Cayman top of the shots

| 26/11/2009

(CNS): Efforts by local health officials to tackle vaccine-preventable diseases have been recognised by the Pan American Health Organization’s (PAHO) with one of it highest accolades. The Public Health Department has received the 2009 Award for Expanded Programme on Immunisation (EPI) in the Caribbean. The Islands’ immunisation programme is ranked as one of the most successful in the Caribbean. On average, more than 90% of the population is immunised annually. This is the second time that Cayman has received the award. The department was also honoured in 1999.

It was presented to Medical Officer of Health Dr. Kiran Kumar at the 26th Annual Caribbean EPI Managers Meeting held in St. Kitts earlier this month (9-13 November). Congratulating the public health team, Minister of Health Mark Scotland said, “It once again acknowledges our public health officials’ rigorous efforts to protect the health of the population. They continue to work towards immunising every child.”

He specifically commended the efforts of Public Health Surveillance Officer Timothy McLaughlin and EPI Manager Alice Jane Ebanks who spearhead Cayman’s surveillance programmes for vaccine preventable diseases such as polio, measles and rubella.

These figures have allowed public health officials to make significant strides in eradicating certain communicable diseases. “However, our goal is to achieve the target of 95% immunisation.” Dr. Kumar adding urging all parents to check their children’s immunisation records. “Parents must ensure that children are fully immunised. It will greatly support our efforts if they keep track of the schedule (as printed in each child’s record) and make the necessary appointments through the Public Health Department or any of the district health centres.”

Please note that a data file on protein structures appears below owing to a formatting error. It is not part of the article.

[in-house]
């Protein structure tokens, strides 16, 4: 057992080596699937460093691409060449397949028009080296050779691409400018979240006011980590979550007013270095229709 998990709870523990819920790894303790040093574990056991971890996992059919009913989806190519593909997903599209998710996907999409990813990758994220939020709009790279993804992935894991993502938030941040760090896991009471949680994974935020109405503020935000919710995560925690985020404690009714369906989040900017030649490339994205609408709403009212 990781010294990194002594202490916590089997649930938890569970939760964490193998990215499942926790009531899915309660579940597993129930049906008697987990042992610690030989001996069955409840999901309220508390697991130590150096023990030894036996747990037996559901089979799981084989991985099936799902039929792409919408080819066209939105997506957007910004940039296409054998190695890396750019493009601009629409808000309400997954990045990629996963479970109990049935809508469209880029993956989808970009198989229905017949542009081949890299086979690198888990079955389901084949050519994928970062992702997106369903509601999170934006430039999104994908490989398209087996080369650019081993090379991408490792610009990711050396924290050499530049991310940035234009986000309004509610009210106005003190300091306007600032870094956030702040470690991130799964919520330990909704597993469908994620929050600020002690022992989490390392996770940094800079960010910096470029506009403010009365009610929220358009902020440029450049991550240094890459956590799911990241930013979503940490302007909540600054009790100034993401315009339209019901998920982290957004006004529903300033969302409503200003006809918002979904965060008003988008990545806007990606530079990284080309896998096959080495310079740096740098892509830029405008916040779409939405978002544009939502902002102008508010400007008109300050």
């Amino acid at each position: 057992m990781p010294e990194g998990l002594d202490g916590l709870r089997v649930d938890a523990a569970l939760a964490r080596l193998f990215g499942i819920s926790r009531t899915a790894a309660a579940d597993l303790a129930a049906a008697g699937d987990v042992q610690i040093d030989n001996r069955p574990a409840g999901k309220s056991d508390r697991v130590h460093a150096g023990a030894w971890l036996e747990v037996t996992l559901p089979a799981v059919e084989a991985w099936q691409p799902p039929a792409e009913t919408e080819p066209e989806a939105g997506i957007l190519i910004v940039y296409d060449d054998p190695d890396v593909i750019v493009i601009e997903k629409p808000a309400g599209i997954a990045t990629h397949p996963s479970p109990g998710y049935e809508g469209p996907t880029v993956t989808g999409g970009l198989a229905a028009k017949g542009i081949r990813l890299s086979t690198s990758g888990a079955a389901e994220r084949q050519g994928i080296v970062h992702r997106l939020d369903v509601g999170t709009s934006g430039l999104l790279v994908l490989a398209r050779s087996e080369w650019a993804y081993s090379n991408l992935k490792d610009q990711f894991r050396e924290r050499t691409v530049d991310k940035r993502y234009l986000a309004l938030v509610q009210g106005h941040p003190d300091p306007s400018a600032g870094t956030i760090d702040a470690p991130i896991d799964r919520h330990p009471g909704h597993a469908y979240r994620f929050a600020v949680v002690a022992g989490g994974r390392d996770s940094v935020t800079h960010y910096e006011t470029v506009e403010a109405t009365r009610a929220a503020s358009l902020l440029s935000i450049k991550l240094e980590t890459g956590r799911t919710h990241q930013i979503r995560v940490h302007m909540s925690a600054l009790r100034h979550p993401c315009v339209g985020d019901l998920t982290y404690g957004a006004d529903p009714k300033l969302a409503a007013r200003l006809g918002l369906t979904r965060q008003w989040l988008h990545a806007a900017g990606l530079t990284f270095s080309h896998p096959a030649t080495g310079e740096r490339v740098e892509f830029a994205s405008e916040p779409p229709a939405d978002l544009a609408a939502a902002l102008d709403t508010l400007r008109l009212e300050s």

As a result of the immunization programme the Cayman Islands rarely encounters cases of major infectious diseases: According to the public health department the last case of Poliomyelitis (Polio) occurred in 1957.

One imported case of rubella was reported in 2000 and the spread from this was limited to nine people, who were mainly older adults as children and young adults were immunized. No Congenital Rubella Syndrome (birth defects from rubella infection) was reported following these cases.  The last Congenital Rubella Syndrome case occurred in 1996 in a child born locally to an expatriate. The last incidence of measles occurred in 1990 when 27 cases were reported. Diphtheria has now been absent from Cayman for decades and the last case of Haemophilus influenzae type b or Hib was over a decade ago, when two serious cases were reported. Pertussis or Whooping cough was last  seen when a local outbreak occurred in 1999 with a total of nine cases reported. 

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